IKME Review

IKME Review

By Jim Borneman,Editor In Chief,Textile WorldKnit Technology ShowIKME 2003 presented an array
of machinery, ancillary equipment and concepts to knitters from around the world.

H.Stoll displayed a large selection of knitwear.The first International Knitting Machinery
Exhibition (IKME), held late 2003 in Milan, gathered 110 exhibitors in 7,822 square meters of
exhibition space.The exhibition opened with remarks from Piergiacomo Ferrari, president, Fiera
Milano International S.p.A., organizer of IKME; Milan Mayor Gabriele Albertini; and Umberto Protti,
IKME president.“I would like to say that it’s a dream come true, but given I am a businessman, I’ll
say that it is a project that has finally seen the light,” Protti said during his welcome. “The
project was conceived four years ago and has been developed with precision and determination.”

Milan Mayor Gabriele Albertini (left) and Umberto Prottiwelcome visitors during the IKME 2003
opening ceremony.IKME, widely promoted by Protti Fashiontronix S.p.A., Italy; H. Stoll GmbH &
Co. KG, Germany; Shima Seiki Manufacturing Ltd., Japan; the Lonati Group, Italy; and Steiger S.A.,
Switzerland, was developed as “a niche but complete exhibition, held in a country that is important
both for the production of machinery and for the presence of customers, in a city that is central
with respect to Europe and the rest of the world, and in an exhibition center featuring an
efficient organization.”The show attracted more than 10,000 visitors from 60 countries to the
fashion capital.“The quantity and quality of the visitors, and above all, the extraordinary
business climate experienced over the five days of the fair have confirmed the effectiveness of
Fiera Milano’s decision to add greater niche events to the calendar of fairs,” Ferrari said.IKME
presented the full range of knitting technology and associated manufacturing necessities. Protti
Fashiontronix, a key exhibitor, displayed its latest offerings in flat knitting technology and
design systems.“We consider the show a success, with many visitors interested in seamless
[technology],” said Paola Sangiacomo, marketing manager, Sangiacomo S.p.A., Italy. “We have met
traditional producers that now are showing interest in the seamless area.”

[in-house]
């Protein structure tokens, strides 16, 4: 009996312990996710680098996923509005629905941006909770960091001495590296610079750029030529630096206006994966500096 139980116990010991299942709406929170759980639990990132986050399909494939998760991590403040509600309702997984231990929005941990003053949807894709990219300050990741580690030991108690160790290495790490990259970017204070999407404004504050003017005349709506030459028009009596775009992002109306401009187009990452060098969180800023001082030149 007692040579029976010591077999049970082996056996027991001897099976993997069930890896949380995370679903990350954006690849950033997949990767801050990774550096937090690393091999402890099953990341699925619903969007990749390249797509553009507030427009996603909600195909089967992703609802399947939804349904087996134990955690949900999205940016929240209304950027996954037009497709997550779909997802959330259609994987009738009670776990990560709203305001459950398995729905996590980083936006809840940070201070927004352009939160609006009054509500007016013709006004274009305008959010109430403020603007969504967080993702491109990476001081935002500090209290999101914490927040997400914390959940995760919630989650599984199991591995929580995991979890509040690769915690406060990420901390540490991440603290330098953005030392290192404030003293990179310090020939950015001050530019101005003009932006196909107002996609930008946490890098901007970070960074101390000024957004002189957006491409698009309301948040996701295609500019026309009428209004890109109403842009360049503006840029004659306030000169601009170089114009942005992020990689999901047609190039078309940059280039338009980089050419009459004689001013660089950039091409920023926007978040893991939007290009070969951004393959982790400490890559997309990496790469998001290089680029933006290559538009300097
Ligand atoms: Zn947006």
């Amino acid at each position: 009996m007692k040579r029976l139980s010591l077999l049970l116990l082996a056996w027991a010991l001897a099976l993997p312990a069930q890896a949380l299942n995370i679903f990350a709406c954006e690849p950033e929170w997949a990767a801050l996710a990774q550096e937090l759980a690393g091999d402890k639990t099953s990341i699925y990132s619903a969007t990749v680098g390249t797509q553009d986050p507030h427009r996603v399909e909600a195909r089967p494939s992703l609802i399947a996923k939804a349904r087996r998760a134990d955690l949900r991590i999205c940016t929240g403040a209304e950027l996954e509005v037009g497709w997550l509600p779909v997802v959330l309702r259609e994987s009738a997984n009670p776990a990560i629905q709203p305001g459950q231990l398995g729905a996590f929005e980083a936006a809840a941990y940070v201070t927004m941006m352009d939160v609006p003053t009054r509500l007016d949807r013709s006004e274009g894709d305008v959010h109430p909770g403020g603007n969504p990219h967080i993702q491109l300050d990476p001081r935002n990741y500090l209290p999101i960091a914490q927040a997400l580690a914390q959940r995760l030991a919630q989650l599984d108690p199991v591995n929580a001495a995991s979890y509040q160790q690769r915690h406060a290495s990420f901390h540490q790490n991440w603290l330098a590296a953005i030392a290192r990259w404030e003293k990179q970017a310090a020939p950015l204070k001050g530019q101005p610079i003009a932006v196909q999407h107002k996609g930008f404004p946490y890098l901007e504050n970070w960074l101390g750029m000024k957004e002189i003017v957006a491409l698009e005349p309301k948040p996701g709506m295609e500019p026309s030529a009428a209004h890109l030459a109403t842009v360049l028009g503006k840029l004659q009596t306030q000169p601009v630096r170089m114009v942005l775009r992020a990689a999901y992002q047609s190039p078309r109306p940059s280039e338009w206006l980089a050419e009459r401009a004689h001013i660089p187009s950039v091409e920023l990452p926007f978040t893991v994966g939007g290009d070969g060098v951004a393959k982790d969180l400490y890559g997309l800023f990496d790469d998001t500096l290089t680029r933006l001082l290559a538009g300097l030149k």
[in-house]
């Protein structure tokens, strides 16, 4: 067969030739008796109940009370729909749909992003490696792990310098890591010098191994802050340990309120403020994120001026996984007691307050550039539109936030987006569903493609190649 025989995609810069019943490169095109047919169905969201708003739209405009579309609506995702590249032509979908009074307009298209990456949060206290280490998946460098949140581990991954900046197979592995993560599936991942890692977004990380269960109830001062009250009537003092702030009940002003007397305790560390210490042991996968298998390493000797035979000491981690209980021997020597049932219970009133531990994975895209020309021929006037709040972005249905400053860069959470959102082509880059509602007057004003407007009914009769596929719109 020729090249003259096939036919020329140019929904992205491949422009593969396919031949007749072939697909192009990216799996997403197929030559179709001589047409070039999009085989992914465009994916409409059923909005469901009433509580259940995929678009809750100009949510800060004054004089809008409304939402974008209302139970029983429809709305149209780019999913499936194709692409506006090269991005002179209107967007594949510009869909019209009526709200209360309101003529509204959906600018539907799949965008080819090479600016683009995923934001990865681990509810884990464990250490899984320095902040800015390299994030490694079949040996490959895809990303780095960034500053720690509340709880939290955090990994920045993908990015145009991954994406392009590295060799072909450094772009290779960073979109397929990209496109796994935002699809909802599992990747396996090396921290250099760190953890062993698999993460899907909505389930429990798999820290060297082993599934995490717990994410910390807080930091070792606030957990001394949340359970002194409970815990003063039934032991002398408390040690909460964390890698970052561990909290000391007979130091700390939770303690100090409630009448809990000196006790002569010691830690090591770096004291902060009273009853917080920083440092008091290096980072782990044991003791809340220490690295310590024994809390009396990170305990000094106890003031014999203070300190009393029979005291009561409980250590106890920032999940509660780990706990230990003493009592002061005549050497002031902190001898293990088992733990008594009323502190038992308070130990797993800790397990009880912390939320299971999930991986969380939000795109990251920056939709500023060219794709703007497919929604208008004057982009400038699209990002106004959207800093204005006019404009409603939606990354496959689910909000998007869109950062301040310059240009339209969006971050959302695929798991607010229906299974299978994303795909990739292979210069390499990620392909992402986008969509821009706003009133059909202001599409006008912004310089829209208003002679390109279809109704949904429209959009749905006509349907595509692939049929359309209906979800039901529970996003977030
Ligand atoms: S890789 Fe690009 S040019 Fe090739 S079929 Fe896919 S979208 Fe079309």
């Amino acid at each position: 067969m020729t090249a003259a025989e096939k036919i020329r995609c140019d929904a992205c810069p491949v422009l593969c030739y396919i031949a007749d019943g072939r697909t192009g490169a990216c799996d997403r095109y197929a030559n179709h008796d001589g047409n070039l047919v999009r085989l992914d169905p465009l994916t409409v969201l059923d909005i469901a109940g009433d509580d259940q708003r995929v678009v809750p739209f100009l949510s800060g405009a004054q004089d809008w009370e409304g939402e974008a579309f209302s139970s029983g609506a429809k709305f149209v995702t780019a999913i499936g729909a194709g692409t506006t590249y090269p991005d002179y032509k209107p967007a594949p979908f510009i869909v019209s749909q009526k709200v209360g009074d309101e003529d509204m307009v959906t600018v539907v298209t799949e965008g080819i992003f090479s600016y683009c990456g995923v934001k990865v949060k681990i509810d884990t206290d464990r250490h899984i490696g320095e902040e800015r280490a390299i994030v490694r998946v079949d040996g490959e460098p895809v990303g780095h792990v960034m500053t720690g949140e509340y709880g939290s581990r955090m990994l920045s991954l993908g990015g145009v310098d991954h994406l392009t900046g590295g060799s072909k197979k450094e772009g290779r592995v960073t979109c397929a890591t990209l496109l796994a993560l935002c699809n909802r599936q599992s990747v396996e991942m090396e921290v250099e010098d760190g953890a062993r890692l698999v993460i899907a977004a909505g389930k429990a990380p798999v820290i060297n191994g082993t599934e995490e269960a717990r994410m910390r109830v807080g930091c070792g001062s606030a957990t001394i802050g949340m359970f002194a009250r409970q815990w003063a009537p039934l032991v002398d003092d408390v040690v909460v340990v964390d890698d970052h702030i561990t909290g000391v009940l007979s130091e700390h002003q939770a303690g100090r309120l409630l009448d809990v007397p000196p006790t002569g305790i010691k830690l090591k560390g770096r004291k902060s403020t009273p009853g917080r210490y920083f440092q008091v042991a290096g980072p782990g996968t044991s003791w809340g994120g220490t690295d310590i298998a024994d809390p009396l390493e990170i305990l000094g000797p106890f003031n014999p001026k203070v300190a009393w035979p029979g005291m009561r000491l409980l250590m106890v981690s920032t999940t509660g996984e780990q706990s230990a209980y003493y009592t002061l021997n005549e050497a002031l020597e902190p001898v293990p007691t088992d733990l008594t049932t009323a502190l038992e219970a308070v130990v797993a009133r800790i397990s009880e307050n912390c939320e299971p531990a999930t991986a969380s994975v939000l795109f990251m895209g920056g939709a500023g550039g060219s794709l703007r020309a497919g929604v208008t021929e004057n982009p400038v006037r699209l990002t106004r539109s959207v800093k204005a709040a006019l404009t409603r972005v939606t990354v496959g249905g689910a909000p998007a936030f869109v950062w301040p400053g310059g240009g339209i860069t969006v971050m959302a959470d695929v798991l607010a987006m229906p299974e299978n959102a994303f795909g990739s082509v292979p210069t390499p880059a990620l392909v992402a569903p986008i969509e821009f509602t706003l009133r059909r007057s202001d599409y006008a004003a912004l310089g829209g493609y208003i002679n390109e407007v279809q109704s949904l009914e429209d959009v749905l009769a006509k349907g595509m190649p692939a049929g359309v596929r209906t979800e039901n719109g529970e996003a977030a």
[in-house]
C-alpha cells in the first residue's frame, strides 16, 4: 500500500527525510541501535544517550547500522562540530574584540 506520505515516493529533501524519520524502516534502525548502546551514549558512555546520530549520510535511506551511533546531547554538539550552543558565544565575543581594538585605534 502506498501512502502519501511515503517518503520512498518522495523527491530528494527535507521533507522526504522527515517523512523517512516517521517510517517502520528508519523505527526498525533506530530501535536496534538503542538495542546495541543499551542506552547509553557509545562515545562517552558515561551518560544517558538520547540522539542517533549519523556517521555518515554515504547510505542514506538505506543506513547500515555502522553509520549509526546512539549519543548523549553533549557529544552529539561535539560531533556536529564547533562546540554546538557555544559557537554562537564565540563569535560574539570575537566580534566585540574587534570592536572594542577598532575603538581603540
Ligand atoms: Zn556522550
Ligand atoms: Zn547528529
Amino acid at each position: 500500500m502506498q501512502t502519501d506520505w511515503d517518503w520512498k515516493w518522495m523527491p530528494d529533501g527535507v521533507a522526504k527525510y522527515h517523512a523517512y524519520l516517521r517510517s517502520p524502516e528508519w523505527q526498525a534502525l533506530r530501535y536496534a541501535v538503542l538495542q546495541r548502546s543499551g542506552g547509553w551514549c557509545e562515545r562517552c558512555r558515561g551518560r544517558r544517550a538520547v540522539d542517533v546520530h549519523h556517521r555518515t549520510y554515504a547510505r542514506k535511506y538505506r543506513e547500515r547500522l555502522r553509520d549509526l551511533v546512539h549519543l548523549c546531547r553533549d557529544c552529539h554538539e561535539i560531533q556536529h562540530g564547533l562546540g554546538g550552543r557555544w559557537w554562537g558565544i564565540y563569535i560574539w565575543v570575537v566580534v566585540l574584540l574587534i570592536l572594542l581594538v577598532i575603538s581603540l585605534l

Paola Sangiacomo was pleased with the opportunity to present seamless solutions.Santoni
S.p.A., Italy, presented seamless equipment to traditional flat knitting clients, and tested the
market with new-gauge and -diameter machines. Santoni demonstrated the flexibility of its new
developments, coupled with increased production speeds — a garment now can be made in five to eight
minutes, compared with 40 minutes to one hour using standard flat knitting technology.

The Shima Seiki exhibit, which was the company’s largest to date, focused on its “All-in-One”
concept, a total system solution in knit technology.

Top and above: Mayor Albertini (left) visited the Shima Seiki booth.“[T]he compactness of the
show has provided convenience to our clients, and there is clear interest in flat knitting,” said
Gerhard Berger, communications manager, H. Stoll. “We have been able to serve our clients with
technical presentations — overall, the exhibition is very well attended, and we look forward to the

Hanspeter Schmid (left) and Thomas Stollon their way to the H. Stoll exhibitThe three halls
of Fiera Milano in which IKME took place were punctuated with major presentations by Protti
Fashiontronix, H. Stoll, Shima Seiki, the Lonati Group and Steiger, as well as a broad range of
innovative exhibitors involved in the knitting sector. Additionally, Per filo & per segno
(Yarns & Stitches), a presentation area promoting yarn spinners, featured knitted samples
encompassing more than 1,000 stitch variations. Spinners included Lanficio Ing. Loro Piana & C.
S.p.A. and Marzotto S.p.A. Computer work stations with color printers were available for visitors
to tap into the stitches database and view samples on-screen, or to print for future reference.

Protti Fashiontronix displayed its largest flat knitting technology and design systems.

Groz-Beckert’s multimedia display attracted visitors and exhibitors alike.

The Memminger-IRO sales team displayed feeders and accessories for flat knitting
machines.Nylstar S.p.A., Italy, presented project A.M.N.I. — Armonia, Moda, Naturalezza,
Innovazione (Harmony, Fashion, Naturalness, Innovation) — a range of fancy yarns based on Meryl®
blended with natural fibers and the man-made fiber Elité®. The yarns reportedly produce lighter,
more breathable and easycare fabrics through the use of Meryl, while the soft elasticity of Elité
assists in garment shape retention.Of the 110 exhibitors, 30 were non-Italian companies,
predominantly from Germany, France, Spain and Portugal.

Monti Antonio offered a range of ironing, finishing and printing equipment for intimate and
outerwear knit fabrics.

Kern-Liebers Knitting Parts sales team

Mauro Romano, area manager, Comez, promotedthe company’s crochet machines and needle looms.

Spring 2004